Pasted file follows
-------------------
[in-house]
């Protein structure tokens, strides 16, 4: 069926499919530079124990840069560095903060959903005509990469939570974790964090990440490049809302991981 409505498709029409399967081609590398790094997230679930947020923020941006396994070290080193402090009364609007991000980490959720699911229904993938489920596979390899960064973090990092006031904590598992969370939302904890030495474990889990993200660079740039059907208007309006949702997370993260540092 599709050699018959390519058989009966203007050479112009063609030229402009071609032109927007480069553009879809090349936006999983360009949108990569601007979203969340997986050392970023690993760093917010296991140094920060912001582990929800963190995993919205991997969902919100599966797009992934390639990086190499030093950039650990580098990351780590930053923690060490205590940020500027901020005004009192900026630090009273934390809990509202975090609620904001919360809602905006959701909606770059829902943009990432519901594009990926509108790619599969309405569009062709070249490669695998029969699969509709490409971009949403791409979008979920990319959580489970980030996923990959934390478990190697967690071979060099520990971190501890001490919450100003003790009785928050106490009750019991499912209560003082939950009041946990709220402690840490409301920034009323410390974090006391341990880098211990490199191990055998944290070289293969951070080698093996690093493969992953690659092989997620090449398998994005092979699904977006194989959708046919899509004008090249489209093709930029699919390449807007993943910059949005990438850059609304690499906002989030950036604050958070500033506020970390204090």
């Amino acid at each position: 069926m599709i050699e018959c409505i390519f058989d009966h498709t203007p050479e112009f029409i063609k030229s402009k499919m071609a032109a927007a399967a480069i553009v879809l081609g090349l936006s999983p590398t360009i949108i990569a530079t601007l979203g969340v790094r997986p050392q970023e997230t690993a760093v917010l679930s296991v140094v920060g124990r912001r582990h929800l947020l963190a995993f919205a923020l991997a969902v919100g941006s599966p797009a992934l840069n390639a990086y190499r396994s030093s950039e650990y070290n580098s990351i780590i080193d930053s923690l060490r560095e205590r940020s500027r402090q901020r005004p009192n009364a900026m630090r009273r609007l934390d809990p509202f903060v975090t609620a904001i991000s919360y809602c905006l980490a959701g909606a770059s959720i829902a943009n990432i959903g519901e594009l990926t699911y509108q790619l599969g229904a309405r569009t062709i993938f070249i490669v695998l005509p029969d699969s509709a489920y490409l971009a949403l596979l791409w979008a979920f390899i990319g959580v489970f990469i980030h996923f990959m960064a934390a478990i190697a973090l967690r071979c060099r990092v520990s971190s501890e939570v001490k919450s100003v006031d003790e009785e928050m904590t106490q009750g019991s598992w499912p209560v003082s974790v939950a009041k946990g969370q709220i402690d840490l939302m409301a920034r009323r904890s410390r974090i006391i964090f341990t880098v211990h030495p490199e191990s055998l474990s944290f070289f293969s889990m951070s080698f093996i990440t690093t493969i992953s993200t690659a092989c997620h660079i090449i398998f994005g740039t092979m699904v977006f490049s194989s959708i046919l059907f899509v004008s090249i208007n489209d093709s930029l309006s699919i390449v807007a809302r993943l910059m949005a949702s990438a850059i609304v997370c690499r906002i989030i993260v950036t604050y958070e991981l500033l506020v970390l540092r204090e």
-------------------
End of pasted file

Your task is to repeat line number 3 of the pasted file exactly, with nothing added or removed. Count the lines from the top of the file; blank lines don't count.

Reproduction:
């Amino acid at each position: 069926m599709i050699e018959c409505i390519f058989d009966h498709t203007p050479e112009f029409i063609k030229s402009k499919m071609a032109a927007a399967a480069i553009v879809l081609g090349l936006s999983p590398t360009i949108i990569a530079t601007l979203g969340v790094r997986p050392q970023e997230t690993a760093v917010l679930s296991v140094v920060g124990r912001r582990h929800l947020l963190a995993f919205a923020l991997a969902v919100g941006s599966p797009a992934l840069n390639a990086y190499r396994s030093s950039e650990y070290n580098s990351i780590i080193d930053s923690l060490r560095e205590r940020s500027r402090q901020r005004p009192n009364a900026m630090r009273r609007l934390d809990p509202f903060v975090t609620a904001i991000s919360y809602c905006l980490a959701g909606a770059s959720i829902a943009n990432i959903g519901e594009l990926t699911y509108q790619l599969g229904a309405r569009t062709i993938f070249i490669v695998l005509p029969d699969s509709a489920y490409l971009a949403l596979l791409w979008a979920f390899i990319g959580v489970f990469i980030h996923f990959m960064a934390a478990i190697a973090l967690r071979c060099r990092v520990s971190s501890e939570v001490k919450s100003v006031d003790e009785e928050m904590t106490q009750g019991s598992w499912p209560v003082s974790v939950a009041k946990g969370q709220i402690d840490l939302m409301a920034r009323r904890s410390r974090i006391i964090f341990t880098v211990h030495p490199e191990s055998l474990s944290f070289f293969s889990m951070s080698f093996i990440t690093t493969i992953s993200t690659a092989c997620h660079i090449i398998f994005g740039t092979m699904v977006f490049s194989s959708i046919l059907f899509v004008s090249i208007n489209d093709s930029l309006s699919i390449v807007a809302r993943l910059m949005a949702s990438a850059i609304v997370c690499r906002i989030i993260v950036t604050y958070e991981l500033l506020v970390l540092r204090e």